Being Shakespeare, Trafalgar Studios, July 2011
This one man show nearly passed me by, if it hadn't been for a friend blogging about it (here) and then a programme on Radio 4 I would have missed a real treat.
Thanks to working part time and Lastminute.com I didn't miss out and instead had a day on my own in London seeing a piece of amazing theatre.
While I didn't have quite the same experience as my friend I was still blown away by Callow's performance. The play is just under 2 hours long and in it Callow takes the seven ages of man as listed in the play As You Like It and tells us of Shakespeare's life using quotes from his plays and poems.
ALL THE WORLD'S A STAGE
All the world's a stage,
And all the men and women merely players;
They have their exits and their entrances,
And one man in his time plays many parts,
His acts being seven ages. At first, the infant,
Mewling and puking in the nurse's arms.
Then the whining schoolboy, with his satchel
And shining morning face, creeping like snail
Unwillingly to school. And then the lover,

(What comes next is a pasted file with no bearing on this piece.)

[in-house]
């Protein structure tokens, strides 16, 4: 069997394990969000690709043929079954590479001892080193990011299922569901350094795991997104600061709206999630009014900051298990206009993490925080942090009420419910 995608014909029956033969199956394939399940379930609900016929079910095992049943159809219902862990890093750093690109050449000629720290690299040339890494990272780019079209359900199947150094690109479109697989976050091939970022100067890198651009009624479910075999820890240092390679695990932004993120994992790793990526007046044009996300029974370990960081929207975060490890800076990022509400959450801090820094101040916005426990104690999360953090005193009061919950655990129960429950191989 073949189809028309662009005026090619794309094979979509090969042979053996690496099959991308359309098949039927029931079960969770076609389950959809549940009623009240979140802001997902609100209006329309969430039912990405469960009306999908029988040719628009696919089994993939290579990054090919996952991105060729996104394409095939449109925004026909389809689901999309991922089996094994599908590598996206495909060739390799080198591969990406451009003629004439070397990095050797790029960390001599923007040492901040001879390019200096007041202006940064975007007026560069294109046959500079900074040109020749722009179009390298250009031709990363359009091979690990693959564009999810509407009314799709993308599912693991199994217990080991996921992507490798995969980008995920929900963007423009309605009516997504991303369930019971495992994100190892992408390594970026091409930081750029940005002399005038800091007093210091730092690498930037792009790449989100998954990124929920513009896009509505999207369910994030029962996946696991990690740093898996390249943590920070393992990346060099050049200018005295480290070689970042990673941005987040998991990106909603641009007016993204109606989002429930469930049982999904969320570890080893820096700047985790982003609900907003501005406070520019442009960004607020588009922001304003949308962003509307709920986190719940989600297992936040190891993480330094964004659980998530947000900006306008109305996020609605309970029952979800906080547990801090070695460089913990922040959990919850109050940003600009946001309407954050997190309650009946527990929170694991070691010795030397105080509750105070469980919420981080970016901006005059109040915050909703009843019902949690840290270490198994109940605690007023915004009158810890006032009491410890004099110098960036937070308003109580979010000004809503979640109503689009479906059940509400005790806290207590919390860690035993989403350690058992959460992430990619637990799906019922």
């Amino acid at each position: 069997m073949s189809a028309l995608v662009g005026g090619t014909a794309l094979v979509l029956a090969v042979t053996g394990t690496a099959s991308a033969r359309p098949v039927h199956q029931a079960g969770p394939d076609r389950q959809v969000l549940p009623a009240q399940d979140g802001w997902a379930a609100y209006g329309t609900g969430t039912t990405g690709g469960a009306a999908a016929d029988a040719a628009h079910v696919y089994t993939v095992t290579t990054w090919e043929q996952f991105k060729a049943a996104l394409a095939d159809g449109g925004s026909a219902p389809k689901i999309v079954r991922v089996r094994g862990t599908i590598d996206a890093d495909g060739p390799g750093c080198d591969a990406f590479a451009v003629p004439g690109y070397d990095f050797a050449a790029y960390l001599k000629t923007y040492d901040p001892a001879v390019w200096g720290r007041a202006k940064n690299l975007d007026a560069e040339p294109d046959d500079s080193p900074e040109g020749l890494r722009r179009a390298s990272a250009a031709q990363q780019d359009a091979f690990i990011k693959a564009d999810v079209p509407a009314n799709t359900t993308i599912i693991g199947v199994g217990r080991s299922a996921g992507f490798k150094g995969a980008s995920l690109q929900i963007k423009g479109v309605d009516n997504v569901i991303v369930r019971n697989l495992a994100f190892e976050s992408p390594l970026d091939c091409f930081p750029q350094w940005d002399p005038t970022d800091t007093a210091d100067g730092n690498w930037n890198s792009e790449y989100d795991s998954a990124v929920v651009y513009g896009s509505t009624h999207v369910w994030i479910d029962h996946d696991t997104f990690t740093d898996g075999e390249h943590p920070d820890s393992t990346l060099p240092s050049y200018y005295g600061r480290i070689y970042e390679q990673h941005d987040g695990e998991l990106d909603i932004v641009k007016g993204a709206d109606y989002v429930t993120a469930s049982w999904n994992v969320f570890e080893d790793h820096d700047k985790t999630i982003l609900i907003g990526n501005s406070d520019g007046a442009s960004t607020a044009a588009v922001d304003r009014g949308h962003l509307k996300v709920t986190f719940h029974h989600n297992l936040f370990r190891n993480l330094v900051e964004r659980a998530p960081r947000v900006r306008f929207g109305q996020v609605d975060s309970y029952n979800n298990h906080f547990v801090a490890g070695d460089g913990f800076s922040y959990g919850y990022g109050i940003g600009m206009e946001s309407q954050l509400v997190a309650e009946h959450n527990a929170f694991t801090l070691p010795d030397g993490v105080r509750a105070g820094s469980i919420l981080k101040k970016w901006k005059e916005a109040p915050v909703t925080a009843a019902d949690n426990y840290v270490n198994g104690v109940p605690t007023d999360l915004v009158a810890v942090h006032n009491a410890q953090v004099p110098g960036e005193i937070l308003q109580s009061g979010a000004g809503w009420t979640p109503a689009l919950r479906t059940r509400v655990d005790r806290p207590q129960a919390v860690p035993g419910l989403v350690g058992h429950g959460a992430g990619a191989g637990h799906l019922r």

Sighing like furnace, with a woeful ballad
Made to his mistress' eyebrow. Then a soldier,
Full of strange oaths and bearded like the pard,
Jealous in honor, sudden and quick in quarrel,
Seeking the bubble reputation
Even in the cannon's mouth. And then the justice,
In fair round belly with good capon lined,
With eyes severe and beard of formal cut,
Full of wise saws and modern instances;
And so he plays his part. The sixth age shifts
Into the lean and slippered pantaloon,
With spectacles on nose and pouch on side;
His youthful hose, well saved, a world too wide
For his shrunk shank, and his big manly voice,
Turning again toward childish treble, pipes
And whistles in his sound. Last scene of all,
That ends this strange eventful history,
Is second childishness and mere oblivion,
Sans teeth, sans eyes, sans taste, sans everything.
My abiding memories of this performance will be Callow playing both Romeo and Juliet during the balcony scene and when he played all the parts of the Pyramus and Thisbe scene from A Midsummer Night's Dream. It takes real talent for one man to act many parts at the same time well and making each one distinct.
I would urge you all to see this show but it closes on July 23rd so you'll have to be quick. I will now be looking for revivals of Callow's shows about Wilde and Dickens.
Another thing I learned from this trip is that it is okay to go to the theatre alone, not quite so pleasant as with friends as you have no one to chat to after the show, but still fine. Now to scour the listings for other things not to miss...